The New Pol Pot

A former world leader reflects on his hopes, his regrets, and his place in history.

The traditional Cambodian shawl is still wrapped around Pol Pot’s neck, but the hair is grayer and sparser and the round face is lined with wrinkles. He needs a cane to walk and oxygen to breathe. He is nearly blind in the left eye, and he can’t stand the mosquitoes that swarm around his hut. He is older now, and he is wiser.

The man critics once maligned as a genocidal maniac is living quietly–dying quietly–in the jungles of his native Cambodia. With age has come introspection; with introspection has come regret. “Our movement made mistakes,” he admits softly, sincerely, in his first interview in nearly two decades. After 72 long, hard years, Pol Pot has made peace with himself.

Once upon a time, way back in the early ‘70s, Pol Pot was the fieriest of revolutionaries–“Brother No. 1,” “the Original Cambodian.” He was enthusiastic–too enthusiastic, he realizes now–to bring glorious Marxism to his suffering people, to free Cambodia from the yoke of Vietnamese invaders, to abolish the twin evils of Western materialism and class privilege. Pol Pot dreamed of a society of equals, a grand new Cambodia. And so he made errors–the errors that young, eager men everywhere make.

The ‘70s, of course, were a difficult decade. We all did things we have come to regret, and Pol Pot is no exception. A million or two of his countrymen lost their lives because of his mistakes. Starvation was epidemic. Cannibalism was common. Pol Pot abolished religion, education, medicine, commerce, money. He drove city dwellers into the countryside, and he forced them to farm. Tens of thousands of his subjects were tortured and murdered at his behest. Some critics said he returned Cambodia to the Dark Ages. Others called him names: “bloodthirsty,” “barbaric,” “cruel” …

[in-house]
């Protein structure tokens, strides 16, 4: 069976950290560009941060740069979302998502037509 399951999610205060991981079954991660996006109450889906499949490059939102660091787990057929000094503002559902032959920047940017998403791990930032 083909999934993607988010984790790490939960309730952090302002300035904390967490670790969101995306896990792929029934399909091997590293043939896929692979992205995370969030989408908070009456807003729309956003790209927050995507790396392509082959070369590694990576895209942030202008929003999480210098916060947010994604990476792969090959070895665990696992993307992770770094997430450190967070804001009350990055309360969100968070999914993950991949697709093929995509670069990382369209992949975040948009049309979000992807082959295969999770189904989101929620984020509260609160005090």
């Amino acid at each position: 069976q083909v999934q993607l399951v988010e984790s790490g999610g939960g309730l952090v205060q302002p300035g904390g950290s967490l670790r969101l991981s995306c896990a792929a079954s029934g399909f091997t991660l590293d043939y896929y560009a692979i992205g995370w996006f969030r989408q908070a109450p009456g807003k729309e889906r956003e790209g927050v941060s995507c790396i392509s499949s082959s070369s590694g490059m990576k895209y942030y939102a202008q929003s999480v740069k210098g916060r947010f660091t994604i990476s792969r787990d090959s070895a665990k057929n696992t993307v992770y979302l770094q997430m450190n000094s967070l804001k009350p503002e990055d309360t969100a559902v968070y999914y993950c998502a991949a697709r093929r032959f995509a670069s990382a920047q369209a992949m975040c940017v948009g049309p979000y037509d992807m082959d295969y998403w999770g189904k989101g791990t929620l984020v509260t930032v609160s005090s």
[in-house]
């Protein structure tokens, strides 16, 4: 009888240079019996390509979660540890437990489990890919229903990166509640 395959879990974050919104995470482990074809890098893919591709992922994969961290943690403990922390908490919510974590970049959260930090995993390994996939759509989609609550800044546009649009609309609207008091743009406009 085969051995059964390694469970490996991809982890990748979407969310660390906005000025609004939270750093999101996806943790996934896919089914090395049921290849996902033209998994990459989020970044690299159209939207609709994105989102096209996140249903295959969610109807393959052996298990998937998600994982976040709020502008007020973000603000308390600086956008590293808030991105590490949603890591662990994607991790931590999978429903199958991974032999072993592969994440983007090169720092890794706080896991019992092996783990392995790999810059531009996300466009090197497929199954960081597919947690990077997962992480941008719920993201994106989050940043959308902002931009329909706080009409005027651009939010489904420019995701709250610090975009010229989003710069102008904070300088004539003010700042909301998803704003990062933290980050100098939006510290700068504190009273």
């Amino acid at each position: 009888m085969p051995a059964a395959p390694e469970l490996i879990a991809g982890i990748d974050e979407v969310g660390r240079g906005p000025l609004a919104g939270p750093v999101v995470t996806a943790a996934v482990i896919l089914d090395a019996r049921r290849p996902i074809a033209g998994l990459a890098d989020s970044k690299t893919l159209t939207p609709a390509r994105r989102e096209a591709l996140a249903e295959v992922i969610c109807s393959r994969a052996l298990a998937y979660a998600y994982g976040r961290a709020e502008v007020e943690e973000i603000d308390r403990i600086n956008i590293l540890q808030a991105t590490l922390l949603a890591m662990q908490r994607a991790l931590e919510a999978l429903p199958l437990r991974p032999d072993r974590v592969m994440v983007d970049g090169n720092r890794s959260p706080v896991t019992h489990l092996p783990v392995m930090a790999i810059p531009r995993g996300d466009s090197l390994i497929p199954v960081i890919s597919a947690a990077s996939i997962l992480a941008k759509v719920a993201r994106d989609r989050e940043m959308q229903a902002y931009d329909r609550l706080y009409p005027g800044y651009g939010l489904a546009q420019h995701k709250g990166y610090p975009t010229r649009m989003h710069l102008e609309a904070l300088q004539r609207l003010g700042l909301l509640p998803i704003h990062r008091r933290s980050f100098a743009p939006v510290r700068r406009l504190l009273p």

To hear those words today pains Pol Pot. “I came to carry out the struggle, not to kill people,” he says, a look of melancholy shadowing his face. “Even now, and you can look at me, am I a savage person?” The plaintive question echoes in the moist, warm air of the jungle.

Several months ago, the Khmer Rouge sentenced Pol Pot to life under house arrest–hut arrest, really–for the murder of Son Sen, an old friend and colleague who plotted a coup against him this spring. Fourteen of Son Sen’s family members, including infant grandchildren, also were killed. Pol Pot regrets the murders. They, too, were a “mistake,” he says, his voice filled with pain. So Pol Pot can accept his arrest. What he can’t accept is his betrayal at the hands of his friends. The men who tried and sentenced him are his oldest comrades, the soldiers he led through good times and bad.

Who is Pol Pot? He is a man who has always had difficulty telling others about himself. “I’m quite modest. I don’t want to tell people I’m a leader,” he says. Other revolutionaries have courted the press: Castro practically lives for sound bites, and the Zapatistas are better at planning press conferences than battles. But Pol Pot has never had the gift of the gab, especially around the camera, and he has never learned how to play to the press. Reporters saw him only as a cold-blooded killer; they missed his pensive side. The adulation that journalists showered on Castro and Marcos and Hafez al-Assad passed Pol Pot by. So, too, did the personal wealth that other dictators amassed. Pol Pot has never believed in greed. Not for him the diamonds of Mobutu, the snazzy clothes of Duvalier, the shoes of Marcos, the Swiss bank accounts of them all. When Pol Pot fell from power, he walked into the jungle with nothing but the clothes on his back.